Trumpcoin describes itself as a cryptocurrency supporting the Trump administration and its followers which it calls ‘Patriots’. The Trumpcoin in a blog post describes itself, as staunch “supporters of Trump who love Freedom, God, Family and feels a sense of pride in contributing to society, and stand firm against leftist groups and intimidation.”

The blockchain company notes that 200,000 of the six million available Trumpcoins have been set aside for donation to the Trump administration once the currency reaches ‘a substantial value’.

Putincoin

Putincoin, on its website highlighted that with Putincoin “a lot of possibilities will be provided for businesses, traders, private persons, social and economic projects. (Photo: Putincoin)

Trumpcoin’s counterpart: the Putincoin, is a cryptocurrency named after the Russian President Vladmir Putin. The decision to develop a cryptocurrency dedicated to Russia was made to support the fast growing Russian economy and market within the country and beyond its borders.

Putincoin, on its website highlighted that with the coin “a lot of possibilities will be provided for businesses, traders, private persons, social and economic projects. The present and future technology, services and apps are and will always be free to use.”

Whoppercoin

file photo shows a Burger King Whopper meal combo at a restaurant in the United States. For 1,700 Whopper coins, you can receive a free Whopper. (Source: AP File)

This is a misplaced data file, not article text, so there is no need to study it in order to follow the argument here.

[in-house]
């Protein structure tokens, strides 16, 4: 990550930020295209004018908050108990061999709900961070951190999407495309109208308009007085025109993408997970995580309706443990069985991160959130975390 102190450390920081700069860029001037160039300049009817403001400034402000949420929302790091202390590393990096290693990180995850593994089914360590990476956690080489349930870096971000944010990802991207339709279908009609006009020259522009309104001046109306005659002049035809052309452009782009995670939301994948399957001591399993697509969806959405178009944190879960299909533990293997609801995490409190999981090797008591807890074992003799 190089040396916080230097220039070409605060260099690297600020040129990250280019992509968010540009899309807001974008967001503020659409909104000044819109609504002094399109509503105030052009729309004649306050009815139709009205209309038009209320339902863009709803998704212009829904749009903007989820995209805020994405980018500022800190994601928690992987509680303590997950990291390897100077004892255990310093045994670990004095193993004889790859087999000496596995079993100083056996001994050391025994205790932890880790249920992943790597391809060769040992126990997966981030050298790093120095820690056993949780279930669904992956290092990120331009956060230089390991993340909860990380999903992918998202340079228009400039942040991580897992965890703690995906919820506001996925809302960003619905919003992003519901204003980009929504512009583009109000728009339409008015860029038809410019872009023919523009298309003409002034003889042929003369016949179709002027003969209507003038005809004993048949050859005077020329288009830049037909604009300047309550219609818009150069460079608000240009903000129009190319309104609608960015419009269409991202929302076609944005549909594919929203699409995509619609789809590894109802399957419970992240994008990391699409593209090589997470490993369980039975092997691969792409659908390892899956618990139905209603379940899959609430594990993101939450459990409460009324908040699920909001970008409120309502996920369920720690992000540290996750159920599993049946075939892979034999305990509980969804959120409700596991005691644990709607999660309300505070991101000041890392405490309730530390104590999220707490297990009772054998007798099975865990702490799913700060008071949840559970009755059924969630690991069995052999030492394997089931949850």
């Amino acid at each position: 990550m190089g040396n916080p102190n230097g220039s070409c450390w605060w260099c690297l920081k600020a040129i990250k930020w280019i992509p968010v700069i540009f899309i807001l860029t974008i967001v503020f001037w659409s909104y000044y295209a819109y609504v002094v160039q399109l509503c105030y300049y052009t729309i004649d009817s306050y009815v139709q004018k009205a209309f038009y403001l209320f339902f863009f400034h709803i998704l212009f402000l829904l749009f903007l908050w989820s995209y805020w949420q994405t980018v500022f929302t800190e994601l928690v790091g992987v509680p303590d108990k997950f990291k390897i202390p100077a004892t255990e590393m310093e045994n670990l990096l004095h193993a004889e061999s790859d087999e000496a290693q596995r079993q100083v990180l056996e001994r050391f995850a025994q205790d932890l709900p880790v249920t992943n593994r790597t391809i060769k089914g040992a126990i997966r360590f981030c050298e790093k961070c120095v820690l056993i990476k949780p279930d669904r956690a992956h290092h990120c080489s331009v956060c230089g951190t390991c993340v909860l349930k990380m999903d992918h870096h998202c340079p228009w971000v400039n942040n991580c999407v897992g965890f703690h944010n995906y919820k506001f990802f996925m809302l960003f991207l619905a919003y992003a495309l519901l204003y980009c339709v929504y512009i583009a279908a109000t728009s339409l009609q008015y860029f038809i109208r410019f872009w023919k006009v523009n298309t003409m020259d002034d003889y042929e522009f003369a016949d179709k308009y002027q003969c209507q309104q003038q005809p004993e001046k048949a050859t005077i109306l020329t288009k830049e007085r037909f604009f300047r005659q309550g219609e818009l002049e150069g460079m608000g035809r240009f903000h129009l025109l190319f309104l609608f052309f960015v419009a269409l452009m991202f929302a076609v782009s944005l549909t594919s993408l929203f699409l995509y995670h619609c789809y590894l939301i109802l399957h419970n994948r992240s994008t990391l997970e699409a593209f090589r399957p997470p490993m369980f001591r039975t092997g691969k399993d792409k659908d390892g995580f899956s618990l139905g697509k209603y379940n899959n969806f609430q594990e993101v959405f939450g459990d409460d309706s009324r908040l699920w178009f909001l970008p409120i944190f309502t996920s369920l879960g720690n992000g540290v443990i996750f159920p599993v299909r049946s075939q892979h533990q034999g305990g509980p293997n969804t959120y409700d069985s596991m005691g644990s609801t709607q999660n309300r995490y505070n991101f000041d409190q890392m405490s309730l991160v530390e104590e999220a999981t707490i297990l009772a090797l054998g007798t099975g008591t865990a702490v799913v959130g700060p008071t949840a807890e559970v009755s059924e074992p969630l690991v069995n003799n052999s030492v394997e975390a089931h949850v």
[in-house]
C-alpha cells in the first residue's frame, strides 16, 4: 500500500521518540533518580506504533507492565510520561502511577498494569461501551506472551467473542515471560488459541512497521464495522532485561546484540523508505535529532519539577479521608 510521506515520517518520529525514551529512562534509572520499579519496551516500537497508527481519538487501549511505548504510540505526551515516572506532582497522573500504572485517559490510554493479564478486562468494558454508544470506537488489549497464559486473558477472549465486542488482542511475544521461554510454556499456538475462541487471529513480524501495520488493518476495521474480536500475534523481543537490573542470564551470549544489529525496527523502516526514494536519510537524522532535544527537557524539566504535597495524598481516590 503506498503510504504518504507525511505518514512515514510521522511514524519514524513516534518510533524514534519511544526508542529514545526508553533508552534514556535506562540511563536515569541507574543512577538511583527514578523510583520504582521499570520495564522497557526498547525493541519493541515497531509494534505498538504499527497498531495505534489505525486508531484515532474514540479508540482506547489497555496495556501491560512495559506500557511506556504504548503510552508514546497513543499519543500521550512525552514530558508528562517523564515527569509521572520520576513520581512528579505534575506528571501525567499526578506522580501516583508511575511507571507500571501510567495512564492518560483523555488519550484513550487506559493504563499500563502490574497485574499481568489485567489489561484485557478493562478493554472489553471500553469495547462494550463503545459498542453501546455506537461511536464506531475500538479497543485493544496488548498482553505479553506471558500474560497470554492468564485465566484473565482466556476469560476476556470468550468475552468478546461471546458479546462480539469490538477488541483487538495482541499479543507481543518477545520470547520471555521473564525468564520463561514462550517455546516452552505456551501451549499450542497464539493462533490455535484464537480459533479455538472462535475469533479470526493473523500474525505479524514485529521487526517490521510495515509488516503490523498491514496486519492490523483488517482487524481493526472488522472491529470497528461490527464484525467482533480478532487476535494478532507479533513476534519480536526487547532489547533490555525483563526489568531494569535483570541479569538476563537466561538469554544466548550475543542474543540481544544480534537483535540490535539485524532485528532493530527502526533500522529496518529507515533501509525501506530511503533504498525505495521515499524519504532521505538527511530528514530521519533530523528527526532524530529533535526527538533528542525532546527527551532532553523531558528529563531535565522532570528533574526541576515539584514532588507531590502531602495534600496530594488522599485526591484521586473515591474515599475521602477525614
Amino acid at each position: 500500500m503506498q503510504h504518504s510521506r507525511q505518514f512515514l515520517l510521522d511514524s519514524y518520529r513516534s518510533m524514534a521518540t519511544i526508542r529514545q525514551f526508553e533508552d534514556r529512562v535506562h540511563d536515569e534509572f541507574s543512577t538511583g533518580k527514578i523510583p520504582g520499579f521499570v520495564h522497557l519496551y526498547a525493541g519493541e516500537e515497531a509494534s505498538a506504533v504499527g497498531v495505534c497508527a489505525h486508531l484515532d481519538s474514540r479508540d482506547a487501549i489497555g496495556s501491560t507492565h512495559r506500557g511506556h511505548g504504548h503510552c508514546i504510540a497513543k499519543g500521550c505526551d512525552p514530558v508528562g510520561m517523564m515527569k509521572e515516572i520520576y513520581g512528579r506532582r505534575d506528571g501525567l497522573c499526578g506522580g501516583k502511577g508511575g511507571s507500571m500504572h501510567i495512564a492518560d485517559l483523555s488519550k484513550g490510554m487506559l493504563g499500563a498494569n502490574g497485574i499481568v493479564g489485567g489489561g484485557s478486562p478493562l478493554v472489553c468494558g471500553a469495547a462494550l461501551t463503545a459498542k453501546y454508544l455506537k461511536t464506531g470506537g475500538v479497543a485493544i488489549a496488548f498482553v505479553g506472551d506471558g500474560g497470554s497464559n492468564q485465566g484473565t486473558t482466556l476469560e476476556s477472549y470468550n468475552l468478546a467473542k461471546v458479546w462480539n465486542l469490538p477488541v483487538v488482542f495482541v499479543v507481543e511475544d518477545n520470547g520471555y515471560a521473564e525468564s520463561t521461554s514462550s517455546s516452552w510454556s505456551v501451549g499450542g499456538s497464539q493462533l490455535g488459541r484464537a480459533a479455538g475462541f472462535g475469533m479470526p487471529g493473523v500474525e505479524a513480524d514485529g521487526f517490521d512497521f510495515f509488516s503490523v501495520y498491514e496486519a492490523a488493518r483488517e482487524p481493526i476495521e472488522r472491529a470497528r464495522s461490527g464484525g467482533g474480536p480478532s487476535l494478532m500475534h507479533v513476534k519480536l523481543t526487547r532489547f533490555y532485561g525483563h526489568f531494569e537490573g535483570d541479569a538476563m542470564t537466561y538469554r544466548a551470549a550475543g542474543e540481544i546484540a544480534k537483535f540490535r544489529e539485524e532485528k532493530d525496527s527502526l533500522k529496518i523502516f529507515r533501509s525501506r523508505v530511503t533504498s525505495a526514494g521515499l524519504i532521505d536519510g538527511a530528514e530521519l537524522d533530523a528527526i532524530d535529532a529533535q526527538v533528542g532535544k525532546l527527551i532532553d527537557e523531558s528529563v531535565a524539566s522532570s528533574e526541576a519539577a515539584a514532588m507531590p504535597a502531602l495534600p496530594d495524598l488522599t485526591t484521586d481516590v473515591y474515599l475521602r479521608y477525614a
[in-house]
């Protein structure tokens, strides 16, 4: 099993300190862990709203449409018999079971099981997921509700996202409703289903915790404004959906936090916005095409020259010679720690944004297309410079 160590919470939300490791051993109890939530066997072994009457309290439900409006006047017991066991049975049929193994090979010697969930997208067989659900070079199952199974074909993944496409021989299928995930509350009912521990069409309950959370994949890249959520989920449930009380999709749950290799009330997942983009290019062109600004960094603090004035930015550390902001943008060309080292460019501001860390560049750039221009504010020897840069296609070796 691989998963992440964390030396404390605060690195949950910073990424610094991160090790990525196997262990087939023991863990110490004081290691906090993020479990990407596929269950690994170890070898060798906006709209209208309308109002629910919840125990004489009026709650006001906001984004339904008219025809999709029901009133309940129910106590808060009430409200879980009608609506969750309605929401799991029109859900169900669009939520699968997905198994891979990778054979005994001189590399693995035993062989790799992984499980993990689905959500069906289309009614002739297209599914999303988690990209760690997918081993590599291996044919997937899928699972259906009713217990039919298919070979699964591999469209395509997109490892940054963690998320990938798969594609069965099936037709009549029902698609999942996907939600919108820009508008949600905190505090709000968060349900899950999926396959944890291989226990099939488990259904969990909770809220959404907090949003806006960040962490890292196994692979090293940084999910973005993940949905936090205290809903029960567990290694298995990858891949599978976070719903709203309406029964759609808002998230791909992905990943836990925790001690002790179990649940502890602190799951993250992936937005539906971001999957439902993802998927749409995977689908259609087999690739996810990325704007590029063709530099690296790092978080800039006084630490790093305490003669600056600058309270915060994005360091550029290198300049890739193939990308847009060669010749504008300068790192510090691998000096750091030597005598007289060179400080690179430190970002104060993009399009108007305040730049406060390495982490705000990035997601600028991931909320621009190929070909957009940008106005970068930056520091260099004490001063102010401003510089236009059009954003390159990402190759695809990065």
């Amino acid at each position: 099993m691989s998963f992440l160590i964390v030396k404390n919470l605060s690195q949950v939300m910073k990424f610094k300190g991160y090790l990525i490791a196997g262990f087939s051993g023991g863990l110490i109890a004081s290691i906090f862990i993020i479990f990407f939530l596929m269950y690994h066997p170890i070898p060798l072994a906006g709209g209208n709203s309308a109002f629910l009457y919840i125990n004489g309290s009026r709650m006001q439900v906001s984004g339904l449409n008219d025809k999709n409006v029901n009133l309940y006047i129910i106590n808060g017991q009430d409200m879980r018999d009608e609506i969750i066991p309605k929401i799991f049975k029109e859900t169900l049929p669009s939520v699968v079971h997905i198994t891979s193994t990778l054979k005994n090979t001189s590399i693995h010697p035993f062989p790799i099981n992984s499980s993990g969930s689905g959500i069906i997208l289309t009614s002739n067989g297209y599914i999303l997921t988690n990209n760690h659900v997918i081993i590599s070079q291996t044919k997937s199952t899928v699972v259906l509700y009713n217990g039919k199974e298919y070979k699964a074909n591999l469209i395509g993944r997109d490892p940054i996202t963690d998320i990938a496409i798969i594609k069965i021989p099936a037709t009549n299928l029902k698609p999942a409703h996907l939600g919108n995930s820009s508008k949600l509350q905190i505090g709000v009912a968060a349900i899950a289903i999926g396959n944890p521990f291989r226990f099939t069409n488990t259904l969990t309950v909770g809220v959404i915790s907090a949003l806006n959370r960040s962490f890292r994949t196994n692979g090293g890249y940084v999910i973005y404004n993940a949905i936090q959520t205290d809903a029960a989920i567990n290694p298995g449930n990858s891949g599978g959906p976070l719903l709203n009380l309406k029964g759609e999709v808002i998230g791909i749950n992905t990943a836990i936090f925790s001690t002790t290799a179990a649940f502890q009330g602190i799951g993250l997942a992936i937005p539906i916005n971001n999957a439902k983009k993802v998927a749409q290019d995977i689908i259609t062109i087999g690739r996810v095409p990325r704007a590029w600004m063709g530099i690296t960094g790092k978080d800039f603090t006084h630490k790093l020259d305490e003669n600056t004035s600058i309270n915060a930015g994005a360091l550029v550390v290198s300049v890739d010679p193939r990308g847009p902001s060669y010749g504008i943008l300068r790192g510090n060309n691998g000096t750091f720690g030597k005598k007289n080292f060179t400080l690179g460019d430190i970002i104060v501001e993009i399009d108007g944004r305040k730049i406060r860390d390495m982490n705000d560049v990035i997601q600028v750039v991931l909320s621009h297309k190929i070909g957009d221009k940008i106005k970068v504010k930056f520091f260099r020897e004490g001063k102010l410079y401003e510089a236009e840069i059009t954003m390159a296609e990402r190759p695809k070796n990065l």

Burger King, one of the biggest fast-food chains in the world has introduced the Whopper Coin. The  cryptocurrency was launched by the Russian branch of Burger King as a loyalty program in the summer of 2017.

This was an initiative of Burger King Russia, and the idea was that for every Russian rouble spent in a Burger King outlet, customers  were given a Whoppercoin.

This Whoppercoin can be used to buy, well, a Whopper. If the customers have 1700 Whoppercoins, the company allowed  customers to buy Burger King’s flagship sandwich.

Shiba Inu

SHIB is “primed and ready to overtake the value of Dogecoin.” (Photo: Twitter/Shiba Inu)

Shiba Inu (SHIB) is an Ethereum-based cryptocurrency that features—a Japanese breed of hunting dog—as its mascot. The cryptocurrency is widely considered to be an alternative to Dogecoin—in fact, proponents of Shiba Inu tout it as “the Dogecoin killer.